2-28-13: Gates of Paradise, Melissa de la Cruz, 4/5, “Sometimes love means letting go.” (332)

3-3-13: Last Sacrifice, Richelle Mead, 3/5, “‘Just because we want something doesn’t mean it’s right.'” (452)

3-12-13: Hit List, Laurell K. Hamilton, 5/5, “‘Tell that to the BTK killer,’ I said. ‘He was a churchgoer, raised two kids, married, and resisted the urge to kill for decades. He was a person, but he was a monster, too.'”

3-21-13: Kiss the Dead, Laurell K. Hamilton, 4/5, “I’m beginning to try and wrap my head around the thought that no one gets to hurt the people I love, not even another man that I love.” (359)

3-22-13: The Second Empress: A Novel of Napoleon’s Court, Michelle Moran, 4/5, “He smiles widely. ‘As accomplished as any Hapsburg archduchess should be.'” (12)

3-26-13: Cleopatra’s Daughter, Michelle Moran, 4/5, “He brushed his lips against my ear. ‘A brave young woman who has always fought for what was right, even when it was unpopular. A woman who can’t return to the land of her birth, but is welcome to cross the seas and rebuild Alexandria in mine. And a woman who has suffered enough in Rome and deserves happiness for a change. Will you come to Mauretania and be my queen?'”

4-8-13: Wild Mind: Living the Writer’s Life, Natalie Goldberg, 4/5, “Writing practice brings us back to the uniqueness of our own minds and an acceptance of it. We all have wild dreams, fantasies, and ordinary thoughts. Let us to feel the texture of them and not be afraid of them.Writing is still the wildest thing I know.”

4-9-13: The King’s Concubine: A Novel of Alice Perrers, Anne O’Brien, 4/5, “‘It is important for a woman to have the duplicity to make good use of whatever gifts she might have, however valueless they might seem… You have to have the inner strength to pursue your goal, and not care how many enemies you make along the road. It is not easy.'”

4-16-13: The Last Nude, Ellis Avery, 4/5, “She looked up at me then as if I were a dream she was having, and that’s when I thought it: I can do whatever I want to her.” (287)

4-18-13: Wintergirls, Laurie Halse Anderson, 5/5, “She wipes a snowflake off my cheek. ‘You’re not dead, but you’re not alive either. You’re a wintergirl, Lia-Lia, caught in between the worlds. You’re a ghost with a beating heart. Soon you’ll cross the border and be with me. I’m so stoked. I miss you wicked.'” (196)

4-25-13: Daddy Love, Joyce Carol Oates, 3/5, “Of every one hundred children perhaps one interested Daddy Love in the depths of his soul. Of every two hundred children perhaps one excited him.” (53)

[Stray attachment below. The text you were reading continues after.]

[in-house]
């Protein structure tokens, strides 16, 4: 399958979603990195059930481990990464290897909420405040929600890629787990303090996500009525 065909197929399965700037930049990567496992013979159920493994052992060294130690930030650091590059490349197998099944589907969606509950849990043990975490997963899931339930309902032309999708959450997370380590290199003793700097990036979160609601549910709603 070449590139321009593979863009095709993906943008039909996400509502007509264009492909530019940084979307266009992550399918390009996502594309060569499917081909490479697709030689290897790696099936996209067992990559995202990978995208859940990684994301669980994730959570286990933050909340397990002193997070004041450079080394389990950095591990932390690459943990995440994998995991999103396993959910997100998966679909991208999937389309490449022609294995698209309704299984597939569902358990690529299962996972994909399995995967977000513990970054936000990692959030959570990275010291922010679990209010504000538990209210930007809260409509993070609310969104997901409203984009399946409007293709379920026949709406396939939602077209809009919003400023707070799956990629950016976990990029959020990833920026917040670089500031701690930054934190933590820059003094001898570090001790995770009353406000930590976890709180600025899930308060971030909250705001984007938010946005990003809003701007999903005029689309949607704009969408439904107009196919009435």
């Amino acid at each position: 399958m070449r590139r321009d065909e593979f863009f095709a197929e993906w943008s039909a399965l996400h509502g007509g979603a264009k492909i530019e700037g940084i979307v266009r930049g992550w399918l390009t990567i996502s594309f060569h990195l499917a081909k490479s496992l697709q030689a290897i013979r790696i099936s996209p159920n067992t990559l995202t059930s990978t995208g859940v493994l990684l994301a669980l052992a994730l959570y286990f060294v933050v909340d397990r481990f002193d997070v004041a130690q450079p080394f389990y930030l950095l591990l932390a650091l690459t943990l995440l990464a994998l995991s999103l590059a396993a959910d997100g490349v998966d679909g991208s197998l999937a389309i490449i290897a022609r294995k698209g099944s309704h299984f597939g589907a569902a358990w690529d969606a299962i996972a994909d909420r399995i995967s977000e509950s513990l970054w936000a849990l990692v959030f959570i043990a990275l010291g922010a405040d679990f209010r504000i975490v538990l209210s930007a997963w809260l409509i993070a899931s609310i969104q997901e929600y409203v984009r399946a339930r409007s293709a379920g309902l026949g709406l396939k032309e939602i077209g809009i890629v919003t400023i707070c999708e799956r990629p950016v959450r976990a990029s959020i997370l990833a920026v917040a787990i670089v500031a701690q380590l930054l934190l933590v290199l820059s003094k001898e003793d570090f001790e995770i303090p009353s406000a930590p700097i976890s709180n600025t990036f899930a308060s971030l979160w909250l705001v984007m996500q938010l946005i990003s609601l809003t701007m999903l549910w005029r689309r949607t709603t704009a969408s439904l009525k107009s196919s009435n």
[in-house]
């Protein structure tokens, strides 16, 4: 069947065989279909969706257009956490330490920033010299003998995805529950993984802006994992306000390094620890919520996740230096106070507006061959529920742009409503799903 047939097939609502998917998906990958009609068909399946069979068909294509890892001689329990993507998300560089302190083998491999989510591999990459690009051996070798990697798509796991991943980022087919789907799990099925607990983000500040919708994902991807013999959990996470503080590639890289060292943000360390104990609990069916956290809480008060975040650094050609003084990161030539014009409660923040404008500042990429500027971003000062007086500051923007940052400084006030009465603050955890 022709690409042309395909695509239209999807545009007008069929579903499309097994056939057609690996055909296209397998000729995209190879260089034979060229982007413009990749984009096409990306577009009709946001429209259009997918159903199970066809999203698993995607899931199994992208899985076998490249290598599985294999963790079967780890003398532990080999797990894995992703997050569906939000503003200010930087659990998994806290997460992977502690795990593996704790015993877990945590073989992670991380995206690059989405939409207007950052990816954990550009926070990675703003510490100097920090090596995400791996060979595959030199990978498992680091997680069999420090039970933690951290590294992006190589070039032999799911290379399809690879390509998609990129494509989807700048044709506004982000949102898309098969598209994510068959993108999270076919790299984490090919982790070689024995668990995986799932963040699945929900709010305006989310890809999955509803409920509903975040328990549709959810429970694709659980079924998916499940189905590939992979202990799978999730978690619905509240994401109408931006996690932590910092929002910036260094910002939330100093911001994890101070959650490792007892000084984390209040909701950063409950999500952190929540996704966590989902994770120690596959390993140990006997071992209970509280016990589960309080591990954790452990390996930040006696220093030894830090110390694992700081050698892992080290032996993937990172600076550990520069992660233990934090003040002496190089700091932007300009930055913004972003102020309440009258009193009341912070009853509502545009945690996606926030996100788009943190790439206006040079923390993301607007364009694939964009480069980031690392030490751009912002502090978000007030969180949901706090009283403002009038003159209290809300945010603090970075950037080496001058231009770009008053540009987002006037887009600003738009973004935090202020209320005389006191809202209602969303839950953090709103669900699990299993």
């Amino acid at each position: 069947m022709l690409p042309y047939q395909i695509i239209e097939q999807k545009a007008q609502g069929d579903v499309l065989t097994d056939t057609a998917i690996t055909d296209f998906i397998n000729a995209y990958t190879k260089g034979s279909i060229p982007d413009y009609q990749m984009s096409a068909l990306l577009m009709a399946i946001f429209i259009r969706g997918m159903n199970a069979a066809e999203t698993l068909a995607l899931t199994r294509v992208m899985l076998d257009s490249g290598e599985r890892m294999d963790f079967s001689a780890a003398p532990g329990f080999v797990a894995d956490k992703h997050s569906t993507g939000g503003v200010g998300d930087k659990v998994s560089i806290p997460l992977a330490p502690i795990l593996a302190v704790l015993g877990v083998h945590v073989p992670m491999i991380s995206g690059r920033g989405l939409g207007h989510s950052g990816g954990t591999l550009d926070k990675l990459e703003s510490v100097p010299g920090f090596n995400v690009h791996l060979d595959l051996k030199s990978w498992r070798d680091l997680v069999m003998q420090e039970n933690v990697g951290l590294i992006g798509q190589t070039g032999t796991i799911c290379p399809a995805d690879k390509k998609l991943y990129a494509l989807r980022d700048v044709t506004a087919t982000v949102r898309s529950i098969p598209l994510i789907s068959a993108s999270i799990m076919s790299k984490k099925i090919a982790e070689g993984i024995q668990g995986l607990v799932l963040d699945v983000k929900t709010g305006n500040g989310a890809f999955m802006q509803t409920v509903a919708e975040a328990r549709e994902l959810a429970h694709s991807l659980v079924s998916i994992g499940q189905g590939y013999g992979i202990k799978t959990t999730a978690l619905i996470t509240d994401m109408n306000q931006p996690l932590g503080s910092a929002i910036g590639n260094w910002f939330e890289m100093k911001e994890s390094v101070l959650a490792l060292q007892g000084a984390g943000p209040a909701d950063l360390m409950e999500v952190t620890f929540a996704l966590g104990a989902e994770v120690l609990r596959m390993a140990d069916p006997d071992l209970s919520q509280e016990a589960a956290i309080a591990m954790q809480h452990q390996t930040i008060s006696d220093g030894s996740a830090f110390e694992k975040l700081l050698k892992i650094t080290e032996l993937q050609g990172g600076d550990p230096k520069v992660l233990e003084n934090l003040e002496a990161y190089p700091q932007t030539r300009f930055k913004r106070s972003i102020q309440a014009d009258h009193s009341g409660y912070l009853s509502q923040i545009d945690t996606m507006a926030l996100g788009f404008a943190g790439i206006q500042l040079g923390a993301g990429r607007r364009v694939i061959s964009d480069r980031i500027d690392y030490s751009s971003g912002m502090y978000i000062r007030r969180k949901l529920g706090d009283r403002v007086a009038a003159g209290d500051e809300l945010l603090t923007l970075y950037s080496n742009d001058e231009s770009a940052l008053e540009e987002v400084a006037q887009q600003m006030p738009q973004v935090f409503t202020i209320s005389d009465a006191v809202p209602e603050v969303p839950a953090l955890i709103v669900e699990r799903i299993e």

5-2-13: The Vanishers, Heidi Julavits, 3/5, “Blame is the cord you can never sever, the viscous umbilical you can swipe at with you hands, but there it will be always ghostily hover, connecting you to monsters exactly as pitiful and needy and flawed as yourself.” (278)

5-23-13: God is Not One, Stephen R. Prothero, 5/5, Click here to read my review!

5-23-13: Gone Girl, Gillian Flynn, 5/5, “Each clue was hidden in a spot where I’d cheated on Amy. She’d used the treasure hunt to take me on a tour of all my infidelities.” (226)

5-26-13: Frost Burned, Patricia Briggs, 4/5, “I was going to have to come up with a rank for myself besides Alpha’s mate. In the pack, I was just Mercy- but if ten more people called me the Alpha’s mate, I was going to hit someone. It sounded like a chess move.” (316)

I love Laurell K. Hamilton’s Anita Blake series. Damn near addictive. Michelle Moran is truly fantastic! The authors that I keep returning to… they know their stuff. Wintergirls broke my heart. The quotes at the end are my favorite lines–just fyi.

Daddy Love and Wintergirls… they were difficult to read. That is probably the point, but after reading them, I felt angry. And I’m not going to lie… a part of me still isn’t over it.

In other news, I feel like a majority of 2011’s Reading List is going to be… cancelled? Yes, cancelled. I’m just not into the titles now like I was when I first found them. That being said, I am finished with 2010’s Reading List–even God is Not One by Stephen R. Prothero. I’ve been reading it since January–it is fairly intensive on some portions, so I decided to take it slow.

So, it is the end of May… and this entry has been five months in the making. Here’s to attempting another entry similar to this in June. Or maybe we’ll all wait until December…

Always,
Nolaleigh

God is Not One Thursday, May 23 2013 

Hi Readers,

I think I’m going to change up how and what I blog. My goal, at present, is to post once a month. I’m not entirely sure how it is going to work yet, but I guess that is the beauty of figuring things out. Which is where I bring you to this book, God is Not One: The Eight Rival Religions that Run the World–and Why Their Differences Matter by Stephen Prothero.